Greater use of risk-based monitoring (RBM) in clinical trials is needed to modernise the drug development process, says industry consortium TransCelerate BioPharma.
In a newly-published position paper, TransCelerate lays out a toolkit to help clinical researchers apply RBM in trials in order to enhance patient safety, boost the quality of clinical data, and drive up efficiencies.
TransCelerate is a non-profit organisation set up last September by 10 leading pharma companies to develop ways to overcome inefficiencies undermining R&D in the sector and driving up the costs of developing new medicines.
With another six companies getting on board last month, the consortium has now delivered the first major milestone among its five core clinical trial initiatives, which also include the development of a shared investigator portal, improved practices for site qualification and training, data standards development and new models for comparator drug distribution.
Companies spend an enormous amount of time and resources collating and reviewing data generated during clinical trials, but "there isn't much evidence to indicate that this level of review is effective at identifying systemic errors or substantially improving the quality of data gathered," according to TransCelerate's chief executive Dalvir Gill, who took over the helm of the organisation last December.
Over the last decade, the complexity and cost of clinical trials has increased dramatically but operational practices used in clinical trials are expensive and do not guarantee data quality, says the consortium.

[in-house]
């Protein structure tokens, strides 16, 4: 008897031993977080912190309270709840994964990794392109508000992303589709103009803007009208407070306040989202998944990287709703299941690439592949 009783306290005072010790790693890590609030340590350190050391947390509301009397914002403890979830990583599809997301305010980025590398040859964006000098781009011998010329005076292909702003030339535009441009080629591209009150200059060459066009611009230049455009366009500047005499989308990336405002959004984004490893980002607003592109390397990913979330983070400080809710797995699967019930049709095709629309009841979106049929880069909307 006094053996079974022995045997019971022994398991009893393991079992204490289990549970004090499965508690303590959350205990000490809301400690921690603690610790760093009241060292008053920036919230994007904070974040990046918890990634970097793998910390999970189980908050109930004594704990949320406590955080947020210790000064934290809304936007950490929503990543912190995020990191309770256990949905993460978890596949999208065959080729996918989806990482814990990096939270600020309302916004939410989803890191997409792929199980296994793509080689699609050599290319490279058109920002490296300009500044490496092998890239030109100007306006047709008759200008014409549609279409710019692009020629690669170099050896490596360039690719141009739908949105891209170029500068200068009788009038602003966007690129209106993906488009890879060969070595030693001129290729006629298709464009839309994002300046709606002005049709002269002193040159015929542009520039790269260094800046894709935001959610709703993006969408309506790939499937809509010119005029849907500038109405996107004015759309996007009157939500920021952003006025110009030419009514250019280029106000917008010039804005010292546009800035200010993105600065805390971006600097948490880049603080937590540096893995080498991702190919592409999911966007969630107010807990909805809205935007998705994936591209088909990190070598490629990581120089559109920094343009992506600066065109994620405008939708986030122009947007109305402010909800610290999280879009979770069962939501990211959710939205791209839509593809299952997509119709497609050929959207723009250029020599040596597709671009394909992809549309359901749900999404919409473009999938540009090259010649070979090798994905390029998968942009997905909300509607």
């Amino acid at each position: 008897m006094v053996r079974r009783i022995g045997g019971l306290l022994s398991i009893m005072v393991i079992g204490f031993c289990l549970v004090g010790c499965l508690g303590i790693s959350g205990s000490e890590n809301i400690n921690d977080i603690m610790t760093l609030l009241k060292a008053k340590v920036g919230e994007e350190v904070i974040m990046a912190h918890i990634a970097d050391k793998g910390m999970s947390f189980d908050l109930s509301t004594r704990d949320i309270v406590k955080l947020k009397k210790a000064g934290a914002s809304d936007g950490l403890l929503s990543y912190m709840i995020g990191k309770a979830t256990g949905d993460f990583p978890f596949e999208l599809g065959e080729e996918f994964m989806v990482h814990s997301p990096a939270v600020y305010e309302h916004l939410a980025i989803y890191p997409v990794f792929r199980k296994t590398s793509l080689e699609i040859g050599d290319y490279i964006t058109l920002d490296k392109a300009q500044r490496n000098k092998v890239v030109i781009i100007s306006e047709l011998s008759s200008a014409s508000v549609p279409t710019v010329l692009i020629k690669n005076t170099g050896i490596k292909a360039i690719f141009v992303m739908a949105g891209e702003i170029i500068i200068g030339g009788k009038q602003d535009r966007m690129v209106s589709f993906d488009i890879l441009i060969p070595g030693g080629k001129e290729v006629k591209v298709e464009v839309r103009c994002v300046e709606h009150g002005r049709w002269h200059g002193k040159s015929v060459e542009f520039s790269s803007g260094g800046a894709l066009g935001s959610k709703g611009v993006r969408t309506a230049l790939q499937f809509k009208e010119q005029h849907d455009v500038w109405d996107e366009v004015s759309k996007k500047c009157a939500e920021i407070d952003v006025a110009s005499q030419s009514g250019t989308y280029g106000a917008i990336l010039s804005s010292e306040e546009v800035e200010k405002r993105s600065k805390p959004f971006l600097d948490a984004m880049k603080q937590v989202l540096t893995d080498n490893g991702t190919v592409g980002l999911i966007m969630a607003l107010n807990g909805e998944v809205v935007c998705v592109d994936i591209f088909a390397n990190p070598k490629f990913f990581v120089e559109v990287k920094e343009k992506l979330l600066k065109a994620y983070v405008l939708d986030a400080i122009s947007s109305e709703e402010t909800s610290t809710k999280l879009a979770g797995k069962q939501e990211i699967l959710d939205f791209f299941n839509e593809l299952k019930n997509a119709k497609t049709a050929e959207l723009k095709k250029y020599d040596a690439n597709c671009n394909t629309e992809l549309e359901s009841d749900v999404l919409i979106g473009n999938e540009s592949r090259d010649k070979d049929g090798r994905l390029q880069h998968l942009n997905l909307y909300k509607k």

In the 33-page position paper (available on its website) TransCelerate details a standard framework and approach for RBM, including common tools and triggers to identify risk and categorisation criteria for low, medium and high risk trials.
Current approaches to trial monitoring are typically based on a technique known as source data verification (SDV) that is reactive, expensive and limited in its ability to quickly identify issues and prevent them from recurring, notes the paper.
Instead of relying heavily on this type of on-site monitoring, TransCelerate's recommendations are driven by centralised and off-site monitoring techniques, as well as adaptive on-site monitoring.
At the heart of the new scheme is a risk assessment categorisation tool (RACT) and an integrated quality and risk management plan (IQRMP) tailored to each trial, which tie in with draft guidance issued recently by the US Food and Drug Administration (FDA) and European Medicines Agency (EMA). Both agencies have reviewed the RBM methodology paper.
"TransCelerate's RBM methodology provides the framework and tools to manage clinical trial risks through identification, categorisation and appropriate mitigation," commented Bristol-Myers Squibb's Rehbar Tayyabkhan, RBM project lead for TransCelerate.
TransCelerate's founding companies were Johnson & Johnson, Eli Lilly AbbVie, AstraZeneca, Boehringer Ingelheim, Bristol-Myers Squibb, GlaxoSmithKline, Pfizer, Roche and Sanofi. In April their ranks were swelled by the addition of Astellas Pharma, Biogen Idec, Braeburn Pharmaceuticals, EMD Serono, Forest Laboratories and Onyx Pharmaceuticals.